The majority of the matrix protein TapA is dispensable for Bacillus subtilis colony biofilm architecture

Chris Earl, Sofia Arnaouteli, Natalie Bamford, Michael Porter, Tetyana Sukhodub, Cait E. MacPhee (Lead / Corresponding author), Nicola Stanley-Wall (Lead / Corresponding author)

Research output: Contribution to journalArticlepeer-review

19 Citations (Scopus)
74 Downloads (Pure)


Biofilm formation is a co-operative behaviour, where microbial cells become embedded in an extracellular matrix. This biomolecular matrix helps manifest the beneficial or detrimental outcome mediated by the collective of cells. Bacillus subtilis is an important bacterium for understanding the principles of biofilm formation. The protein components of the B. subtilis matrix include the secreted proteins BslA, which forms a hydrophobic coat over the biofilm, and TasA, which forms protease-resistant fibres needed for structuring. TapA is a secreted protein also needed for biofilm formation and helps in vivo TasA-fibre formation but is dispensable for in vitro TasA-fibre assembly. We show that TapA is subjected to proteolytic cleavage in the colony biofilm and that only the first 57 amino acids of the 253-amino acid protein are required for colony biofilm architecture. Through the construction of a strain which lacks all eight extracellular proteases, we show that proteolytic cleavage by these enzymes is not a prerequisite for TapA function. It remains unknown why TapA is synthesised at 253 amino acids when the first 57 are sufficient for colony biofilm structuring; the findings do not exclude the core conserved region of TapA having a second role beyond structuring the B. subtilis colony biofilm.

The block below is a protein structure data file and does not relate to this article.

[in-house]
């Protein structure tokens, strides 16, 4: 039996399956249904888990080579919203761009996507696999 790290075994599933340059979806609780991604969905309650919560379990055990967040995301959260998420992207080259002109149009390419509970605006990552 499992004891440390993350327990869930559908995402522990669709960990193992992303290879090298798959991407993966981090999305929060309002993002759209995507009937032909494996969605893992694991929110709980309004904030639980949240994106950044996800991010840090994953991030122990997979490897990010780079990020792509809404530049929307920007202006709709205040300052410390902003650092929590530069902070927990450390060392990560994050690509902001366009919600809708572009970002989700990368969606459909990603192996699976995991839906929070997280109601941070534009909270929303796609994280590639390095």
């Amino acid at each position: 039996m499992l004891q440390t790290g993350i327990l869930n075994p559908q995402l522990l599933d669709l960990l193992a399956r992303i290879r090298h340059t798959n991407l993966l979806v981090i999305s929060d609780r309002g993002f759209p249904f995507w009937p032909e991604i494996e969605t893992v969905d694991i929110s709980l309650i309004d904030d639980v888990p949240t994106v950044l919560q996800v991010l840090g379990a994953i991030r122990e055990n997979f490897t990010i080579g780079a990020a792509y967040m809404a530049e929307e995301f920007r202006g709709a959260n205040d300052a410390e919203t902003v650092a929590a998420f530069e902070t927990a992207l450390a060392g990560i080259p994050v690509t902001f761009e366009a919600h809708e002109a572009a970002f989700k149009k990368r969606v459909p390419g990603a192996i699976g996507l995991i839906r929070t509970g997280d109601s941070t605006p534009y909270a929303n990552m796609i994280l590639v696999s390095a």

Original languageEnglish
Pages (from-to)920-933
Number of pages14
JournalMolecular Microbiology
Issue number6
Early online date3 Jun 2020
Publication statusPublished - Dec 2020


  • Bacillus subtilis
  • biofilm matrix
  • TapA
  • TasA
  • extracellular proteases

ASJC Scopus subject areas

  • Molecular Biology
  • Microbiology


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